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Package design and on-line retailing

Here's a look at some of the reciprocal influences between package design and on-line retailing.

Sterling Anthony, CPP
Sterling Anthony, CPP
It's typical for a discipline to have its divisions, and packaging is no exception. Rigid packaging and flexible packaging are examples based on type of material. Other examples are industrial packaging and consumer packaging, divisions that indicate the type of product user. Divisions also can pertain to the type of outlet through which the product is sold, hence retail packaging, which, in turn, lends itself to further division, such as club-store packaging. Staying with retail, is on-line packaging a justifiable division? And regardless of one's answer, there's this question: What factors have an impact on package design for on-line retailing?
On-line and conventional retailing compared

By "conventional retailing" is meant brick-and-mortar stores. For CPG companies that sell through conventional retailing, diversifying into on-line retailing shouldn't affect (primary) package design. And CPG companies that sell exclusively on-line should manage package design as if for conventional retailing. The reason for both statements is that conventional retailing, wherein packages are displayed side-by-side, head-to-head, poses the greater challenge to the package's ability to serve as the so-called silent salesman. It's a safe generalization, therefore, to say that a package that's effective in a conventional retail store would be no less effective in an on-line store.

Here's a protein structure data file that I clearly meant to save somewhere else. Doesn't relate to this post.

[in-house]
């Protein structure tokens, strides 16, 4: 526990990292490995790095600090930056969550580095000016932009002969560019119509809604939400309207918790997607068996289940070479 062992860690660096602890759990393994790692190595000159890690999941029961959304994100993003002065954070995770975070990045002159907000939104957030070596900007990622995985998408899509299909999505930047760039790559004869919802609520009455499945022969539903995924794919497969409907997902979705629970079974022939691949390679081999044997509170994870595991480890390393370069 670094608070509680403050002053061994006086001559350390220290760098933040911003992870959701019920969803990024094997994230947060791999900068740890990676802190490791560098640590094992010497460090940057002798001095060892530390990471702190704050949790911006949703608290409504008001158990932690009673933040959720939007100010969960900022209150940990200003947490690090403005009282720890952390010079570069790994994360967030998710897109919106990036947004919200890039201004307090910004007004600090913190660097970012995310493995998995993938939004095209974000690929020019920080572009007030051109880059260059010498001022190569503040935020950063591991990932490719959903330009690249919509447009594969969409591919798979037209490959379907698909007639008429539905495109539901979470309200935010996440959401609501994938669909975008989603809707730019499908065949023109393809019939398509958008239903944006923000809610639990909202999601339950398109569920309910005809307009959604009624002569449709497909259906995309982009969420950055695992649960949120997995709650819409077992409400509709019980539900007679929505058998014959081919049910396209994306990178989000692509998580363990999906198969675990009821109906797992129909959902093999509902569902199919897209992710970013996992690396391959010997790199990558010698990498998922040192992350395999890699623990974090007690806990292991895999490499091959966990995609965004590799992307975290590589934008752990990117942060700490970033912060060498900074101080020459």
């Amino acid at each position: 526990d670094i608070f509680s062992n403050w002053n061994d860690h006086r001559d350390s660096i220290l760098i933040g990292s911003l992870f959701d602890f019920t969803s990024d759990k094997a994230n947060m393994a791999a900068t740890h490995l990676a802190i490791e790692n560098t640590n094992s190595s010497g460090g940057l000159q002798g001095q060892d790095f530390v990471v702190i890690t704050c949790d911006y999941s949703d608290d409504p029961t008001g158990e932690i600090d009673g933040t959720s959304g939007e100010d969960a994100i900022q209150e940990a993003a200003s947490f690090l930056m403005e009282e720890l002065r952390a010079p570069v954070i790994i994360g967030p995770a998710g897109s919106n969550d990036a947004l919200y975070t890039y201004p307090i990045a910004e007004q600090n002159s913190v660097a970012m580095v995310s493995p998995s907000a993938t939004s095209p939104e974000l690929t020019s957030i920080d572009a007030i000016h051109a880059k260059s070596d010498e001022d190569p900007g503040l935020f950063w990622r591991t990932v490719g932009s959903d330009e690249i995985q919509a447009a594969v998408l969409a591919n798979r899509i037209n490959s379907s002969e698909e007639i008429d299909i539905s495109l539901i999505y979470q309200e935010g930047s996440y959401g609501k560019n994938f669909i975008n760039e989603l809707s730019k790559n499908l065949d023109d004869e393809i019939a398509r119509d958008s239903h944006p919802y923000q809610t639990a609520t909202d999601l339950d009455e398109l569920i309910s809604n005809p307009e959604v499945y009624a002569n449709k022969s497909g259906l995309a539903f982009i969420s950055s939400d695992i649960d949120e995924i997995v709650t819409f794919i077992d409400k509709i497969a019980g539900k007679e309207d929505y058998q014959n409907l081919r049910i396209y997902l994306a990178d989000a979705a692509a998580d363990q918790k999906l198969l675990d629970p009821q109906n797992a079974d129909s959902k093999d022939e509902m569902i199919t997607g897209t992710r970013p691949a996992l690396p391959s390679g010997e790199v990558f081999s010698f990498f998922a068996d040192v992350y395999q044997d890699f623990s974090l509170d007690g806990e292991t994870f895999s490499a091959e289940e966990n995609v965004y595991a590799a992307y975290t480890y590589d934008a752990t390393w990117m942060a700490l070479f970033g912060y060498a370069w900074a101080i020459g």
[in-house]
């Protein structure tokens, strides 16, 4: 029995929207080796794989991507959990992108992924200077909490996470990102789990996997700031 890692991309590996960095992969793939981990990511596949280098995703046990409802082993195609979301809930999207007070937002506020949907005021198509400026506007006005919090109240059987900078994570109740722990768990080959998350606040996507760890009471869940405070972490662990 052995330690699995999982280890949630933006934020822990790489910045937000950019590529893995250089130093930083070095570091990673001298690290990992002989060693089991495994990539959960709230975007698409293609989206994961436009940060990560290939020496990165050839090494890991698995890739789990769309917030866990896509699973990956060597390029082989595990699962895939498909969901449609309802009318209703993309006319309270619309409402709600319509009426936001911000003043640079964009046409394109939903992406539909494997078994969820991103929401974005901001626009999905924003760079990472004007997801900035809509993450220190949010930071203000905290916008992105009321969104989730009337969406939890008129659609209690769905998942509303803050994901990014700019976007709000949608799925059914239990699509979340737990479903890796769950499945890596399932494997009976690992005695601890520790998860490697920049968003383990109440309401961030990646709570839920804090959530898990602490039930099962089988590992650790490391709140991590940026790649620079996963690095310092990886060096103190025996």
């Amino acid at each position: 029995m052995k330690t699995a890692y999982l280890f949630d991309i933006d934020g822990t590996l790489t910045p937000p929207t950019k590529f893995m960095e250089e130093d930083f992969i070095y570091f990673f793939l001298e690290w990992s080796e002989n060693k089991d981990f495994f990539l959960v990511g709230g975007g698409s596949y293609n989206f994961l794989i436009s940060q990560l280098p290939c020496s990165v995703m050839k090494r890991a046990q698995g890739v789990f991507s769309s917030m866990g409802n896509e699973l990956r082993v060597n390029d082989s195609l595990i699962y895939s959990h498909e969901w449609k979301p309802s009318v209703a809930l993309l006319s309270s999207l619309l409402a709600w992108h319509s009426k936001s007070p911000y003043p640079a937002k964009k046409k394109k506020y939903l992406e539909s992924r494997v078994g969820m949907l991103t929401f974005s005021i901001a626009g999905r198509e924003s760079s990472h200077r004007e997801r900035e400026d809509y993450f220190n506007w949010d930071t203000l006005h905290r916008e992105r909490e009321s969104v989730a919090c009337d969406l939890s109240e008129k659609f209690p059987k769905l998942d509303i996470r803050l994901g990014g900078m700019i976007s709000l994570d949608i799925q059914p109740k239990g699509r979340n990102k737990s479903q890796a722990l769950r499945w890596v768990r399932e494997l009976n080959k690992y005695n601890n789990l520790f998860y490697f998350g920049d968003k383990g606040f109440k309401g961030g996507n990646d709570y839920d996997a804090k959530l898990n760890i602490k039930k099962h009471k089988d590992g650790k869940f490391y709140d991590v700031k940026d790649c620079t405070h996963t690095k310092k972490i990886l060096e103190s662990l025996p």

On-line retailing is less cluttered. On a typical website page──even when there's more than one package──each package constitutes a single image, which usually can be clicked on for enlargement. Cyberspace allows other attention-grabbing tactics, such as animating the image, providing front and back views, and highlighting certain copy on the labeling. And if the package embodies an innovation, a website can provide a forum to explain, demonstrate, and otherwise showcase it. That's a lot of support not found in conventional retailing. But this support only engages the consumer's sense of sight.
Similarly, in conventional retailing, shelf impact is synonymous with visual impact; however, the environment permits the package to appeal to other senses, most notably touch. It's only fair, in a way; for, given the cut-throat nature of conventional retailing, every avenue of consumer interaction needs to be traveled.

Follow the yellow click road?

It's possible that a package design that doesn't leap out in a crowded conventional retail store can hold its own in the less claustrophobic setting of a website. But www doesn't stand for world without worry, no land of Oz. If anything, there's a lot going on behind the curtain.

Most fundamental is whether a particular product is the type that consumers want to buy on-line. Excluding those products that are "not available in stores," other products must provide incentives for the consumer to forego the gratification of immediate possession, attainable through conventional retailing. To bet on a consumer who's pressed for time is also to bet on that consumer's never setting foot in a conventional retail store; otherwise, if the consumer is going to make that trip, why wouldn't she make all her available purchases while she's there? Other inducements are needed, perhaps discounts, coupons, automatic contest entry, redeemable points, etc. Unless the consumer is lured to the website, the package's ability to factor into the purchase decision is a moot issue.